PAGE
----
The Lake Local Schools district in Wood County tops eastern communities' school districts on the ballot next month with just under 11-mills it needs to avoid $1.2 million in cuts that would include layoffs and some classes.
Genoa Area Local Schools in Ottawa County and Woodmore Local Schools in Sandusky County are also seeking operating levies to avoid projected deficits, while in Wood County's Rossford Exempted Village Schools, the board of education is hoping voters will approve a permanent improvement levy for a plethora of repairs and renovations.
Lake Local Schools Superintendent Paul Orshoski said the emergency levy would generate $2.5 million a year for three years.
"If it does not pass, we would eliminate high school social studies elective courses; an elementary guidance counselor position would be cut; we would cut high school elective courses that have fewer than 10 students enrolled; we would eliminate textbook purchases, and district-paid professional leave," Mr. Orshoski said.
Beth Rokicki, head of the pro-levy committee for the Lake Schools, said there isn't any organized opposition to the levy but said some people are wary of passing a new tax because the district built a new middle school on Lemoyne Road last year.
"Lake Township is a growing community," she said. "We have housing subdivisions popping up all over the place."
The levy would cost $337 a year for the owner of a home valued at $100,000, Mr. Orshoski said. A mill is $1 of tax for every $1,000 of assessed value.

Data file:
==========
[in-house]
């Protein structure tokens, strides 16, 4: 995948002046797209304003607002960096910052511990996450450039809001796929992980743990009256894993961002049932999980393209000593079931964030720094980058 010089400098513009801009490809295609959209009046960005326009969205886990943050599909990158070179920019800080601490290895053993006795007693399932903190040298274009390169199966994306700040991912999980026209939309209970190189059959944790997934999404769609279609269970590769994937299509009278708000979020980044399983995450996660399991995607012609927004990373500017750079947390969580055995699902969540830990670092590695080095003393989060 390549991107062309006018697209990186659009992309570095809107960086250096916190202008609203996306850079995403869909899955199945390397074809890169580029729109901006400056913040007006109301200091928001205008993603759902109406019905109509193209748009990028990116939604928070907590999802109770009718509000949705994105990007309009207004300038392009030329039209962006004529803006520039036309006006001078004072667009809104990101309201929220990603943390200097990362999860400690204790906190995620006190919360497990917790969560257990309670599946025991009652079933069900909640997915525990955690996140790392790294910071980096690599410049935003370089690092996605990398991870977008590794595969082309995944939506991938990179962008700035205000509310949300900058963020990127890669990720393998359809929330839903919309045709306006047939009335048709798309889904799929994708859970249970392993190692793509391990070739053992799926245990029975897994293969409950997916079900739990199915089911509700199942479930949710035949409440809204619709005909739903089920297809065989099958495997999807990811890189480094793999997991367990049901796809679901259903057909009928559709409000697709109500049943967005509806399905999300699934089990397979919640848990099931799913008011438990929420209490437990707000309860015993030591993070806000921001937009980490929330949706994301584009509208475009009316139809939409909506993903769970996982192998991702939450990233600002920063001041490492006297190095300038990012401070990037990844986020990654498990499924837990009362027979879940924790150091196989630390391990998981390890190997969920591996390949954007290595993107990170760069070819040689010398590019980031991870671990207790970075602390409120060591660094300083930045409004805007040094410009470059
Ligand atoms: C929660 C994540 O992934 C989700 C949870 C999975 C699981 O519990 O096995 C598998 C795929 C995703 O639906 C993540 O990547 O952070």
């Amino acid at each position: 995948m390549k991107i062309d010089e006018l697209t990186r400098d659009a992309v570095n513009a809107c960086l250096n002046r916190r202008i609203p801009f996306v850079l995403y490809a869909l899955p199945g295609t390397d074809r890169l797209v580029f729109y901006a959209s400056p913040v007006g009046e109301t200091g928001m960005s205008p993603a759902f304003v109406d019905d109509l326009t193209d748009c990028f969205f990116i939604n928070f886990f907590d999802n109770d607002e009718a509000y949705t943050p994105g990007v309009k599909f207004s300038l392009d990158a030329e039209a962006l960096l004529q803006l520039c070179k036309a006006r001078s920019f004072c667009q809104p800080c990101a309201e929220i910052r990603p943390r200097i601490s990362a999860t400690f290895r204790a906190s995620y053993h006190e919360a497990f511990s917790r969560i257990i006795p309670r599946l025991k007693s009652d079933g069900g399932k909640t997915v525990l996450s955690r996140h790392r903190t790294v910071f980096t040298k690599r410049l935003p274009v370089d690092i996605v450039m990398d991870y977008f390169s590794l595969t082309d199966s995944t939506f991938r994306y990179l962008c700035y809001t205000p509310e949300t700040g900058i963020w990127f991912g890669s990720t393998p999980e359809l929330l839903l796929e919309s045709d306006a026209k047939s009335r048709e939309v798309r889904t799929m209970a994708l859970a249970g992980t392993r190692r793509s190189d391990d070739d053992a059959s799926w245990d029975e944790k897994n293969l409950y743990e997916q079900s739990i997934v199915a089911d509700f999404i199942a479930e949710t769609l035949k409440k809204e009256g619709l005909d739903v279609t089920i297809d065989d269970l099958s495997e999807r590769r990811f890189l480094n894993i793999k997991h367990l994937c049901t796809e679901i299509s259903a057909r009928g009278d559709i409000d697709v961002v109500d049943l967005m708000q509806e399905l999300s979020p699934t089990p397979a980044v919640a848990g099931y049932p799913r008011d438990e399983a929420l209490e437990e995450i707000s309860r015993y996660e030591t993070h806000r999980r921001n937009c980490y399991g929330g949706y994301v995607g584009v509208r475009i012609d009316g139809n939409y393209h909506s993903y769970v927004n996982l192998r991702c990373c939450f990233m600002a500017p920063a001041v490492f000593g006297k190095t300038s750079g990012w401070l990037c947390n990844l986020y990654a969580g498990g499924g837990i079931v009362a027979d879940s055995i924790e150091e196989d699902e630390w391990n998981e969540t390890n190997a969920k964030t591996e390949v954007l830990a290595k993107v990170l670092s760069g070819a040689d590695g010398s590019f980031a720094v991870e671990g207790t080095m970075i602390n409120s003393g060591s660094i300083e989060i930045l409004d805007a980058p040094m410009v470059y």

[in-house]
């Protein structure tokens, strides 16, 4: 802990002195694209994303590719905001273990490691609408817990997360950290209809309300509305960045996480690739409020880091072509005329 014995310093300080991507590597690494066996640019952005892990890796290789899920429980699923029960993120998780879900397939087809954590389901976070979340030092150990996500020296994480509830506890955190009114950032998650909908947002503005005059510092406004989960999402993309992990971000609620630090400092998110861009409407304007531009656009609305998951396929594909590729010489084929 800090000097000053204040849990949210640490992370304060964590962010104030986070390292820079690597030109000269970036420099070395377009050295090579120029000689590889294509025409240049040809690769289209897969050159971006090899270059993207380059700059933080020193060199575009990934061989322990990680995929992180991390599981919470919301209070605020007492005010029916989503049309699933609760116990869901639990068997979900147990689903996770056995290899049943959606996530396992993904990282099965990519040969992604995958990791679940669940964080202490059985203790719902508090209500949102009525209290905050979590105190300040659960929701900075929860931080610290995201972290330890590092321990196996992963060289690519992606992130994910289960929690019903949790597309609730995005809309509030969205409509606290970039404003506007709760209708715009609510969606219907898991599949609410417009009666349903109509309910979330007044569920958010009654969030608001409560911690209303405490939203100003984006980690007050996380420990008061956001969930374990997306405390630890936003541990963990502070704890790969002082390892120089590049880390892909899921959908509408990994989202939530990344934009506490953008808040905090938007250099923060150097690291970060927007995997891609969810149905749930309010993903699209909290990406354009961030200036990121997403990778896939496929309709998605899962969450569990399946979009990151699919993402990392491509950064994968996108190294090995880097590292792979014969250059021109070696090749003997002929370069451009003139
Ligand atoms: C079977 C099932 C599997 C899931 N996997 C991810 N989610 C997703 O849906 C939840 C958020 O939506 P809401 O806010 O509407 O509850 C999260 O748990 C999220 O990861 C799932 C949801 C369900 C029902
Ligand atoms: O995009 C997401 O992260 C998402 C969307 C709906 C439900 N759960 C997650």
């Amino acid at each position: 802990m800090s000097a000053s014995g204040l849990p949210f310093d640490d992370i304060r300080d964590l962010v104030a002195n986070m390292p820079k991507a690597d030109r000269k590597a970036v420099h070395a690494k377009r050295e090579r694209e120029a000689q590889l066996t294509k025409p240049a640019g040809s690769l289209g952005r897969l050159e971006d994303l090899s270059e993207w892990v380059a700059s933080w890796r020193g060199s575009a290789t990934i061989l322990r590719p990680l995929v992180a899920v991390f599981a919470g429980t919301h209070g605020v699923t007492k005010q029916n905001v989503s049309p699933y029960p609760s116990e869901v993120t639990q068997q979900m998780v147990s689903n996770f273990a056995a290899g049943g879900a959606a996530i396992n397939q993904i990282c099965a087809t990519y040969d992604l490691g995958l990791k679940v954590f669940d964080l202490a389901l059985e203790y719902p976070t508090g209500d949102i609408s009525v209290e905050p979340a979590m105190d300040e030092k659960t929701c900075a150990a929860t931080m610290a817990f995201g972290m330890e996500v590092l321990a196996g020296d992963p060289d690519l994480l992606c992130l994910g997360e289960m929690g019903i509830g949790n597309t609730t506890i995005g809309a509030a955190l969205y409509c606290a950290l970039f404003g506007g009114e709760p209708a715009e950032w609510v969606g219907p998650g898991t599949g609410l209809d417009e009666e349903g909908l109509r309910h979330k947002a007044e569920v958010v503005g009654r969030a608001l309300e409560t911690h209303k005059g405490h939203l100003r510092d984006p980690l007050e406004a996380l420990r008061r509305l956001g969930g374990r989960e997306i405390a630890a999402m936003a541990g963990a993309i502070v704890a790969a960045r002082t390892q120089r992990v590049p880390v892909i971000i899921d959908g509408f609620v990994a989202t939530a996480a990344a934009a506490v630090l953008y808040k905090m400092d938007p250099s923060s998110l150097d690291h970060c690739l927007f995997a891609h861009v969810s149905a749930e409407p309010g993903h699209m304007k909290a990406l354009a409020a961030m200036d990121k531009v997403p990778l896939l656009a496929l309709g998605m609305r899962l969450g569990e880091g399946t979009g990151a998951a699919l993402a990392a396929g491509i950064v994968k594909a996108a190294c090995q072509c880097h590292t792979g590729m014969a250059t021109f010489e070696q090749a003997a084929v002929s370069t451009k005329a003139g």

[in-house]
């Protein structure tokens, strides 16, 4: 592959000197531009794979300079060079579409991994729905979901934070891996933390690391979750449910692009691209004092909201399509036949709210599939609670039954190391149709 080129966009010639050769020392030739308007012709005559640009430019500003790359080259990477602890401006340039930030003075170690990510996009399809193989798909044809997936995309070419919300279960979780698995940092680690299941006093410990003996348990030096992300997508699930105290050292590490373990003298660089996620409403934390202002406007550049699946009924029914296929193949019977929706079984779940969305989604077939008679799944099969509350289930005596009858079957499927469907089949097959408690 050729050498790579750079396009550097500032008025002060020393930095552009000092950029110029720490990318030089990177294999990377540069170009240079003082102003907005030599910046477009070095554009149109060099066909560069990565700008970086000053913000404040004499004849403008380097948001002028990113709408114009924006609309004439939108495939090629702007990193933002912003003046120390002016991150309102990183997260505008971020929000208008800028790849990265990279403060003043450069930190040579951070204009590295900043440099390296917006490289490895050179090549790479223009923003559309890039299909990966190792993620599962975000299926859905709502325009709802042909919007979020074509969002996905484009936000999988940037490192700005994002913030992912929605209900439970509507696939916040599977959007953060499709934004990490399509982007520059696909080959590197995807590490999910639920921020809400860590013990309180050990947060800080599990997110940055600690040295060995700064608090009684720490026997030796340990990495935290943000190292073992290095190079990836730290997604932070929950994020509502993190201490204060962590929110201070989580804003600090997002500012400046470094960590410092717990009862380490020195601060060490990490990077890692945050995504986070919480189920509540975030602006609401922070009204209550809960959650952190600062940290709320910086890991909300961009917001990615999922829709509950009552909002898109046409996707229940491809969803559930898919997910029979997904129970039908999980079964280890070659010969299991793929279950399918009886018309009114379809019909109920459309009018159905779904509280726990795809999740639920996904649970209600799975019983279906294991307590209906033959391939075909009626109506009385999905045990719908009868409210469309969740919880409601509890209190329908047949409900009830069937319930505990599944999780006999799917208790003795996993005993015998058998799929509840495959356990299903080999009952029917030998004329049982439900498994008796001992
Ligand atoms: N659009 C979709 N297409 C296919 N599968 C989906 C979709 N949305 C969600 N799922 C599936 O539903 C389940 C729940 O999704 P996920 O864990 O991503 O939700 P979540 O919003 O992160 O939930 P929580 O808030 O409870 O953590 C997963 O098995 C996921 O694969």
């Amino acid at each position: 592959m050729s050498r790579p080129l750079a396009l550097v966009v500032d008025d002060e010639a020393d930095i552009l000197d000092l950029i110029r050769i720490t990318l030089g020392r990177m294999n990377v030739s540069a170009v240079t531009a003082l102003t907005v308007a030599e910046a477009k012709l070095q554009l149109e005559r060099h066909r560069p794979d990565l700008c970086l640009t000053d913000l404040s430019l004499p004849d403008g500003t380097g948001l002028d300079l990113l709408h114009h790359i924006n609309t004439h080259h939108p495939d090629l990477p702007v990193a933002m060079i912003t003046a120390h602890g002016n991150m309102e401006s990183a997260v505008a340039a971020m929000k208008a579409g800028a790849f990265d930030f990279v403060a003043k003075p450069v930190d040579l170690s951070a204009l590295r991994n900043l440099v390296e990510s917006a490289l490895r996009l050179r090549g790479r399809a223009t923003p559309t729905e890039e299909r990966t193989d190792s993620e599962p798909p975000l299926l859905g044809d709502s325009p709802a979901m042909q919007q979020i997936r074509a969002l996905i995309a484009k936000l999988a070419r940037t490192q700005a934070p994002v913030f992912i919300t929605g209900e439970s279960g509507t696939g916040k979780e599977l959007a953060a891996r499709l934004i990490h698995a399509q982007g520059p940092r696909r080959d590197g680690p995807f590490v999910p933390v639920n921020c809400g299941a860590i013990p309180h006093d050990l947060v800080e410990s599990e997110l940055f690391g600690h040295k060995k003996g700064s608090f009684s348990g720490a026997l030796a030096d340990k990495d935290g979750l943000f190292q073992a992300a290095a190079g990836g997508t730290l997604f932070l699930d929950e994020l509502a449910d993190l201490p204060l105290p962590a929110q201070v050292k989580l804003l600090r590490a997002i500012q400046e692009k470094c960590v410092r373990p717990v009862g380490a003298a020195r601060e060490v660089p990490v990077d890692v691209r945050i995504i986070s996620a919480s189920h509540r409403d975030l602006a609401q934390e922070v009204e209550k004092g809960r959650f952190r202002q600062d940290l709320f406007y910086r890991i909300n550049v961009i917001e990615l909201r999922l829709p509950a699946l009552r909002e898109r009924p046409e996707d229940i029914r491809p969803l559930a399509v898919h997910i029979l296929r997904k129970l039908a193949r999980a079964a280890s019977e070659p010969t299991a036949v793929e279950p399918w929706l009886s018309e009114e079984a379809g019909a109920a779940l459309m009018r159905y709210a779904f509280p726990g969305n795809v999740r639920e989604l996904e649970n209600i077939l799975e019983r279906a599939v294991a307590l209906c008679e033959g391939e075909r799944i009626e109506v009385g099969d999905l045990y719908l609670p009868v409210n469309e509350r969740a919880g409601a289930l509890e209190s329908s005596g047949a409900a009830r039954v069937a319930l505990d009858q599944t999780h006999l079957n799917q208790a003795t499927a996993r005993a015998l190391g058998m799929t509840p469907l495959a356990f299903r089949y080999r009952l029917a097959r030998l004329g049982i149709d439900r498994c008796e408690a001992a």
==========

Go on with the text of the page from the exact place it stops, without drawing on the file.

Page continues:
Genoa Area Local Schools voters are faced with a 5.25-mill, continuing operating levy that is expected to raise about $787,000 a year.
The tax would cost $160 a year for the owner of a home valued at $100,000, Treasurer Mike Weis said.
A 6.4-mill operating levy failed in Genoa by just 11 votes in March. After that defeat, the district made a list of cutbacks totaling about $800,000 that included high school busing, a counselor position, an assistant principal, and three teachers.
If the tax issue passes, the hope is to keep some of the 33 employees slated for layoff, restore high school busing, and lower a pay-to-participate fee enacted recently for sports and activities, Mr. Weis said.
Woodmore Local Schools seeks a 4.9-mill, five-year operating levy to replace a 2.9-mill levy expiring at the end of the year. The tax would generate $750,000 a year and cost $150 a year for the owner of a home valued at $100,000.
"If we stuck with the 2.9-mill levy we would have a deficit this year of $350,000," Superintendent Michael Eaglowski said. "And we are also, regardless of what happens in August, reducing a portion in the budget in the amount of $216,000."
If the levy does not pass next month, the district is projecting a $1.33 million shortfall.
"If it fails, we haven't specified what the cuts would be, but we've generalized the areas they would come from," Mr. Eaglowski said. "That would be all athletics and extracurricular programs; professional development for staff; overtime for employees; cuts in equipment, textbook, and supply purchases. We would have to consider cutting busing for high school students, and we would definitely have to reduce building and ground maintenance."
Rossford Exempted Village Schools' board placed a 2-mill levy on the Aug. 3 ballot to improve and maintain its facilities.
James Rossler, Jr., district treasurer, said the tax will raise $783,644 a year and cost $61 a year for the owner of a home valued at $100,000.
"The needs aren't going away," he said. "We are trying to do the best to maintain what we have rather than go out for larger millage to build new buildings."
Repairs include windows and lighting at Eagle Point Elementary; parking lot and gym roof at Glenwood; exterior walls at Indian Hills; renovating the auditorium at Rossford High school, and renovating the concession building and rest rooms at the high school football stadium.
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